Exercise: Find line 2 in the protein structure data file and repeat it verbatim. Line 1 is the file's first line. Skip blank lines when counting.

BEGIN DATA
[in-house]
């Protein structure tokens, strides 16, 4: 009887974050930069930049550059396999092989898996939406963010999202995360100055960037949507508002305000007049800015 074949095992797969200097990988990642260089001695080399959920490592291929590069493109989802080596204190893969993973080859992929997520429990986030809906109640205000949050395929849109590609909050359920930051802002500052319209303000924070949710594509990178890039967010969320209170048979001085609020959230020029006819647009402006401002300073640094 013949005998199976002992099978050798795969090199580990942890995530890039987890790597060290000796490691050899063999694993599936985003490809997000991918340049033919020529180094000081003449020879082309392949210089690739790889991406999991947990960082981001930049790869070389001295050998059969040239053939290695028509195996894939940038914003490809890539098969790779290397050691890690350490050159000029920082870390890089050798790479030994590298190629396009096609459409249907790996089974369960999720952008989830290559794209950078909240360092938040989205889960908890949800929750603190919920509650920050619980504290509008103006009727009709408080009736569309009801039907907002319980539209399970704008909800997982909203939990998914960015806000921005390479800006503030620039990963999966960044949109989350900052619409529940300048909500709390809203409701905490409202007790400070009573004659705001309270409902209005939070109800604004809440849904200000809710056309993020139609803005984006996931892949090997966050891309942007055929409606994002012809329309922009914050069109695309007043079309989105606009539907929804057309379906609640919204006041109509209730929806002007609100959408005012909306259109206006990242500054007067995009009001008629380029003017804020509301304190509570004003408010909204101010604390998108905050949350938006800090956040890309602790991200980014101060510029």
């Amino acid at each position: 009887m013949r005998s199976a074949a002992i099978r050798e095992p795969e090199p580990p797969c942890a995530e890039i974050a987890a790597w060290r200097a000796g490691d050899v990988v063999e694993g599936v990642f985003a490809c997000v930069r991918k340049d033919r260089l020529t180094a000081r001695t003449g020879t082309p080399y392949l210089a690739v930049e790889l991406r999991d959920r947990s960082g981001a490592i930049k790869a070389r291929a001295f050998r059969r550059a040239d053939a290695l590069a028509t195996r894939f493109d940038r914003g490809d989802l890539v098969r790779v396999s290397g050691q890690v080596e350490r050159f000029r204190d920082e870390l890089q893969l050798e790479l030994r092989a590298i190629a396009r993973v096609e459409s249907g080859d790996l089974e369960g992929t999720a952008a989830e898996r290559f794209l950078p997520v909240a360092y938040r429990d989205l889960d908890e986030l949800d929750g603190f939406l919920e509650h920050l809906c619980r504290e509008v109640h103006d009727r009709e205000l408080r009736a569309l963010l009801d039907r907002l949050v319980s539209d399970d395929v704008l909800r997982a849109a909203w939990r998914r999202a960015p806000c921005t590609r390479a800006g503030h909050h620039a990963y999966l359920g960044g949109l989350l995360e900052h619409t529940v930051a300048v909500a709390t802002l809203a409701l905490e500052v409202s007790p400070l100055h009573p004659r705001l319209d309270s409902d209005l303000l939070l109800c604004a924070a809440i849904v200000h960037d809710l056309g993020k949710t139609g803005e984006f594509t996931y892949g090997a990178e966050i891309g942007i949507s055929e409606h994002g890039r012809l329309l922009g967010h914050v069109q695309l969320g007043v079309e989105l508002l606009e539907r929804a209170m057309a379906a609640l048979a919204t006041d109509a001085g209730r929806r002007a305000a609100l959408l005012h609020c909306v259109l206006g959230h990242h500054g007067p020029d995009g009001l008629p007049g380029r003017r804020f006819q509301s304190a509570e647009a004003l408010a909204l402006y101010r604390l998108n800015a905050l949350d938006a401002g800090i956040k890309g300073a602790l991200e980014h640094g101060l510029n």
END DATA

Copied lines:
């Protein structure tokens, strides 16, 4: 009887974050930069930049550059396999092989898996939406963010999202995360100055960037949507508002305000007049800015 074949095992797969200097990988990642260089001695080399959920490592291929590069493109989802080596204190893969993973080859992929997520429990986030809906109640205000949050395929849109590609909050359920930051802002500052319209303000924070949710594509990178890039967010969320209170048979001085609020959230020029006819647009402006401002300073640094 013949005998199976002992099978050798795969090199580990942890995530890039987890790597060290000796490691050899063999694993599936985003490809997000991918340049033919020529180094000081003449020879082309392949210089690739790889991406999991947990960082981001930049790869070389001295050998059969040239053939290695028509195996894939940038914003490809890539098969790779290397050691890690350490050159000029920082870390890089050798790479030994590298190629396009096609459409249907790996089974369960999720952008989830290559794209950078909240360092938040989205889960908890949800929750603190919920509650920050619980504290509008103006009727009709408080009736569309009801039907907002319980539209399970704008909800997982909203939990998914960015806000921005390479800006503030620039990963999966960044949109989350900052619409529940300048909500709390809203409701905490409202007790400070009573004659705001309270409902209005939070109800604004809440849904200000809710056309993020139609803005984006996931892949090997966050891309942007055929409606994002012809329309922009914050069109695309007043079309989105606009539907929804057309379906609640919204006041109509209730929806002007609100959408005012909306259109206006990242500054007067995009009001008629380029003017804020509301304190509570004003408010909204101010604390998108905050949350938006800090956040890309602790991200980014101060510029």